In this article, we will learn how to create a JUnit 5 test classes with Mockito in Spring Boot application. JUnit is one of the most popular testing frameworks for Java applications. JUnit 5 supports all modern features from Java 8 and allows using many different approaches and styles in testing.
2. Maven dependencies
Fortunately, the spring-boot-starter-test dependency from version 2.2.0 already comes with Junit 5 and contains also Hamcrest, and Mockito libraries for testing. That's good news because we don't need to add a lot of dependecy into our final pom.xml file.
The JUnit 5 is composed of three sub-projects, such as:
JUnit Platform - for launching testing frameworks on the JVM,
JUnit Jupiter - for writing tests and extensions in JUnit 5,
JUnit Vintage - provides a TestEngine for running JUnit 3 and JUnit 4 based tests on the platform.
For our case, we don't need JUnit 3 and JUnit 4 support that's why we will exclude this dependency.
The final pom.xml has the following structure:
We have two main dependecies:
spring-boot-starter-web - web container is used for creating Spring REST API,
spring-boot-starter-test - main dependencies for unit and intergration testing.
The spring-boot-maven-plugin is used to create an executable jar with the Spring Boot application.
3. Project structure
The testing project has the following structure:
Here we could distinguish the following classes:
Application - the main Spring Boot application class used for starting web container,
HelloController - Spring Rest Controller for testing purposes,
HelloService - Spring Service used to check how autowire works in tests,
HelloControllerMockitoTest - test for HelloController using Mockito,
HelloControllerMockMvcTest - test for HelloController using MockMvc,
HelloControllerRestTemplTest - test for HelloController using TestRestTemplate.
4. Spring REST API for JUnit 5 Testing
Spring REST controller called HelloController will be used as our main class for testing. It uses @Autowired annotation to inject HelloService.
The HelloController has the following structure:
@GetMapping annotation marks greeting() method that from now will be used to handle all GET requests to the root path /.
5. Hello Service
The HelloService is a simple Spring service with method getWelcomeMessage() that will be run in REST controller class:
Main Spring Boot application class is marked with @SpringBootApplication annotation and contains a single public static void main(String args) method that starts web container - Tomcat by default.
7. Test using MockMvc to perform REST calls
Let's start our testing adventure with a test class that uses MockMvc. In this approach, the Spring Boot application server will not be started but the code will be called exactly in the same way as if it handling an HTTP request.
The test class looks as follows:
We used the MockMvc class and @AutoConfigureMockMvc that will configure it and inject it into the tested class. The MockMvc class is used to perform API calls, but instead of doing HTTP requests, Spring will test only the implementation that handle them in HelloController.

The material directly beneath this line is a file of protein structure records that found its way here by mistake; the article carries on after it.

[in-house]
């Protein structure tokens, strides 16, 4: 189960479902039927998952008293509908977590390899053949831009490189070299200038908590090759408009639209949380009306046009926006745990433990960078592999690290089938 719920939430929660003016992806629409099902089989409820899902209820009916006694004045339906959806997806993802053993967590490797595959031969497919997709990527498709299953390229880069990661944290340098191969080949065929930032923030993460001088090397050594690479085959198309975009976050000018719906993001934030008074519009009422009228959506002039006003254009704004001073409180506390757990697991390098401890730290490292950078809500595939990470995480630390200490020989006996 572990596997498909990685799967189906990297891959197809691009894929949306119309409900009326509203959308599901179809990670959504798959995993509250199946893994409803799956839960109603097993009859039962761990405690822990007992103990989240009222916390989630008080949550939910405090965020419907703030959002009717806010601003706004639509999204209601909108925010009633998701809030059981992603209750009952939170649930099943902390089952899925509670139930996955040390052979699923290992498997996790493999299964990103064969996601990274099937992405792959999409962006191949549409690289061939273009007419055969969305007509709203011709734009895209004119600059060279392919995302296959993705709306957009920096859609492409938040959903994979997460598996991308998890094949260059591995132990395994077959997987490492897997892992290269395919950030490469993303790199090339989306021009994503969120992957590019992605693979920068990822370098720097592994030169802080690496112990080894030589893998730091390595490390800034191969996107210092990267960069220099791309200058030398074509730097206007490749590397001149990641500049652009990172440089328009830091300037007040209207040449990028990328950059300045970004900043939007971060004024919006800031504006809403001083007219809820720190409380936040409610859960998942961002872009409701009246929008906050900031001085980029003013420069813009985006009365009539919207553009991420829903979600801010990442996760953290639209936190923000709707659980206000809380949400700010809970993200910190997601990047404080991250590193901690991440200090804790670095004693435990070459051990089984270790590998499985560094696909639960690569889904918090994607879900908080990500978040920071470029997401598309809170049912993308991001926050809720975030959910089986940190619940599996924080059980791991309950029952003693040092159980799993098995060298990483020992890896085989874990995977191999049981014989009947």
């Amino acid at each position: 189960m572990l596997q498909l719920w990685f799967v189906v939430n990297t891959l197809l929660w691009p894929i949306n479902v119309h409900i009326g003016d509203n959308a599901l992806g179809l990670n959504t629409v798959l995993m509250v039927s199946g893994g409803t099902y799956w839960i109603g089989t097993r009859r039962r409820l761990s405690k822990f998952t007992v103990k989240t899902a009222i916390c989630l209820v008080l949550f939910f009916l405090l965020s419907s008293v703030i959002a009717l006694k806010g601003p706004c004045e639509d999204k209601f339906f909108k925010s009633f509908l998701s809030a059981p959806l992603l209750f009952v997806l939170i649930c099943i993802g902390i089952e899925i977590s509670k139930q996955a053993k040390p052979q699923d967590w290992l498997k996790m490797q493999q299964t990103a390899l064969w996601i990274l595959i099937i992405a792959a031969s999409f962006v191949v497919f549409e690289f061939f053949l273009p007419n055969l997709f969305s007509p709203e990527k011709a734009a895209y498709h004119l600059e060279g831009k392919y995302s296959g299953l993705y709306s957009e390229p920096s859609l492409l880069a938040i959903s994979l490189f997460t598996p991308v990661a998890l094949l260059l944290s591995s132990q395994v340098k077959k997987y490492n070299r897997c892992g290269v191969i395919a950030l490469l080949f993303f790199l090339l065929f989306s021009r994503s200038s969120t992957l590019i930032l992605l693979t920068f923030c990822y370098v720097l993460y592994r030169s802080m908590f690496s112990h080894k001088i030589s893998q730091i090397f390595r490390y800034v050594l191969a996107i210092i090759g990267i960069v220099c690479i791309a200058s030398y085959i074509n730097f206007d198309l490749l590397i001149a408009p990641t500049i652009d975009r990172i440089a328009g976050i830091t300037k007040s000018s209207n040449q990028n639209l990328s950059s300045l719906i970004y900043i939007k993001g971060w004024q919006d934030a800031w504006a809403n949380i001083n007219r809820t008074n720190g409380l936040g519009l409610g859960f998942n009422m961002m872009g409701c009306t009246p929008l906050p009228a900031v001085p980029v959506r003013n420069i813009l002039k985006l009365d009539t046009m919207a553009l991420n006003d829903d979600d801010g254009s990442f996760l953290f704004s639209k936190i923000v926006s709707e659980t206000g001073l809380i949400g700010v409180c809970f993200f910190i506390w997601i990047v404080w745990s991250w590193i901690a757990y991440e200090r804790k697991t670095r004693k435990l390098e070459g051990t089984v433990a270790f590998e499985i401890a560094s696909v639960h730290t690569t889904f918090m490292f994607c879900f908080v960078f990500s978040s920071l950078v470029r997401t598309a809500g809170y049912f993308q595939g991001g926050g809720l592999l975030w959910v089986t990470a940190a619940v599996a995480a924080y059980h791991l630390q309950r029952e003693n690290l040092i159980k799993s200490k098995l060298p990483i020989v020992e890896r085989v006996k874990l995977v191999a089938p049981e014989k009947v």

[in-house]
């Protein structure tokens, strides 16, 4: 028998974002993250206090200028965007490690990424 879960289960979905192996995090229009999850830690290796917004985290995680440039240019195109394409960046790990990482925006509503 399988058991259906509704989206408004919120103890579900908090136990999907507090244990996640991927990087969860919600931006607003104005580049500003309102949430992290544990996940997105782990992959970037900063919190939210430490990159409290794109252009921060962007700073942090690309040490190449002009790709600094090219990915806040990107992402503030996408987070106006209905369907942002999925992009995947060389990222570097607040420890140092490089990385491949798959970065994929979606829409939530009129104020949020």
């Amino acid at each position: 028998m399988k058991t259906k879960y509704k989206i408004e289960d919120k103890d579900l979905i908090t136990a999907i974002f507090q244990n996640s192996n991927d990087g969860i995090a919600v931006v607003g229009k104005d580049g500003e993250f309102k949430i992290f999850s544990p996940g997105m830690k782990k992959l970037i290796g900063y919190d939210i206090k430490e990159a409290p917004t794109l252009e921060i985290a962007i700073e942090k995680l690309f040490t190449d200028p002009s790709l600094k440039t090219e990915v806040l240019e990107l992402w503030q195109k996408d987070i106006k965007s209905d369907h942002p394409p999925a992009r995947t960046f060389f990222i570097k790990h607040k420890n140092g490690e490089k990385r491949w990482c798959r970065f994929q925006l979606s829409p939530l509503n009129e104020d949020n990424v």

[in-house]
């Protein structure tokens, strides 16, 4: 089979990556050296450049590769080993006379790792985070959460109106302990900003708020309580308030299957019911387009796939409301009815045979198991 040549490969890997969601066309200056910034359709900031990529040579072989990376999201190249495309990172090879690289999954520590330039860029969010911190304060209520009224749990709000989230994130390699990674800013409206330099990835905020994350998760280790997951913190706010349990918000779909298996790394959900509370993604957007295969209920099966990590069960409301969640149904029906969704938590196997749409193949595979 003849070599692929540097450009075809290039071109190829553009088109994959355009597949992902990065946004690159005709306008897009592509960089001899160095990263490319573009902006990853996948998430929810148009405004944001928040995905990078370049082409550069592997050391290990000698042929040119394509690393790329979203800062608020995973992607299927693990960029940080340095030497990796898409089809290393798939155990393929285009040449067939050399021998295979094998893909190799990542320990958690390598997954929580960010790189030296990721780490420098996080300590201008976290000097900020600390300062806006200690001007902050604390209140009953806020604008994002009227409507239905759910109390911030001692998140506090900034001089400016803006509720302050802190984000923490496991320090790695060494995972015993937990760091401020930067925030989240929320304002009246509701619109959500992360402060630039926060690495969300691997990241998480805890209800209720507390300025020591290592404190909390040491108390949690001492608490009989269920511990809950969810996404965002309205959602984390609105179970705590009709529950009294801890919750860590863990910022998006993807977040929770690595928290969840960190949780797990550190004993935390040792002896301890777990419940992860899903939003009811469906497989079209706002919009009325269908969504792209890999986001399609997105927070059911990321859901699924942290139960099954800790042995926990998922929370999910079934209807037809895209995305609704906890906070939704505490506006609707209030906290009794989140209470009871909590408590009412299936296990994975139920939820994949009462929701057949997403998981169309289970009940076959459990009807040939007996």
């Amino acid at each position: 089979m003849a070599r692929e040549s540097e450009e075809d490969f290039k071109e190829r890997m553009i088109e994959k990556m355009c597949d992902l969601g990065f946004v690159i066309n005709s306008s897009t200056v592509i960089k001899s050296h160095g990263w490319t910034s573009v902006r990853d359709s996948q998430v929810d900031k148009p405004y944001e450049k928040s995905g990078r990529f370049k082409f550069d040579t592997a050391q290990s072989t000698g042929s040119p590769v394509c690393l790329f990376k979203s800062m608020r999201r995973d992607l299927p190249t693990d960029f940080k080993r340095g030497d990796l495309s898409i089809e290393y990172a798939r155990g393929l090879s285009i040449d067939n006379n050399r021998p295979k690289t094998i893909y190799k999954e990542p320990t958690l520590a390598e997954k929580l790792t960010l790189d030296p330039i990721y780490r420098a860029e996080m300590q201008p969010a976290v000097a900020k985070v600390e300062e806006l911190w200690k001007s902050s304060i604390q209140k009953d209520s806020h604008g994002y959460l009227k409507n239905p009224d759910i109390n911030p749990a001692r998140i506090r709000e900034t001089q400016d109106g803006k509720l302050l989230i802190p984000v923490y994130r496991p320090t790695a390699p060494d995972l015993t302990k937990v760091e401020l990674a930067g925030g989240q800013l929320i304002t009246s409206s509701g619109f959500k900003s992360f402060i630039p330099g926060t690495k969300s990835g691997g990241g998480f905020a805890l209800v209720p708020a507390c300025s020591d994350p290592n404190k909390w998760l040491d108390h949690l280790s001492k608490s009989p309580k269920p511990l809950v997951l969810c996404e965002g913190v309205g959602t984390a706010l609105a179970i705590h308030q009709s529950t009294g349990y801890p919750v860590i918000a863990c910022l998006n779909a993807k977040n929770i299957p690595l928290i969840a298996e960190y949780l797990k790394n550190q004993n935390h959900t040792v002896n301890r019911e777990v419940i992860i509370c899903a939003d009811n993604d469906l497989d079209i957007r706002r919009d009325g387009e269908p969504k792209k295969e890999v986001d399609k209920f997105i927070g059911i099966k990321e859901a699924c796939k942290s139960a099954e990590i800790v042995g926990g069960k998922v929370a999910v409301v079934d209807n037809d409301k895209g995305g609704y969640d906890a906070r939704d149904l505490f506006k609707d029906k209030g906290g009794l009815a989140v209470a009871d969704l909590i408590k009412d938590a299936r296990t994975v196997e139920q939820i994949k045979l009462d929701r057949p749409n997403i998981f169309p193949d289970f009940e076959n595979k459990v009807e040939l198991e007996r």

8. Spring boot test that makes use of TestRestTemplate to call REST API
In the next approach, we will use the @SpringBootTest annotation that is used to start the Spring application context.
In this approach, we can use @Autowired annotation just like in runtime applications. Spring will interpret them and do the necessary injections. In @SpringBootTest tests real Spring Boot application server is being started.
In the test we used:
webEnvironment = SpringBootTest.WebEnvironment.RANDOM_PORT - to start the server with a random port in order to avoid any port conflicts,
@LocalServerPort - this annotation tells Spring to inject a random port to the specific field,
TestRestTemplate - RestTemplate for tests used to make a real HTTP requests.
9. Mockito unit test for HelloController class
In case we want to mock some objects while testing the HelloController class we could use the Mockito framework in a unit test. In this approach, we are simply testing class with JUnit and Mockito without making any HTTP calls. It is possible because our REST controller is an ordinary class like any other.
To start using Mockito in JUnit tests we need to annotate a class with @ExtendWith(MockitoExtension.class). In our testing class, we mock HelloService to change the response of getWelcomeMessage() method. The @InjectMocks annotation tells Mockito to inject all mock objects into the test class.
In this article, we presented several approaches to test the Spring REST controller using JUnit 5 and the Mockito library. It is up to us if we want to start the real Spring Boot server using @SpringBootTest annotation or simply run the implementation that is called on HTTP requests using MockMvc. Mockito could be also used to test the REST controller class if there is a need to mock or spy dependencies.
As usual, code used in this tutorial is available on our GitHub.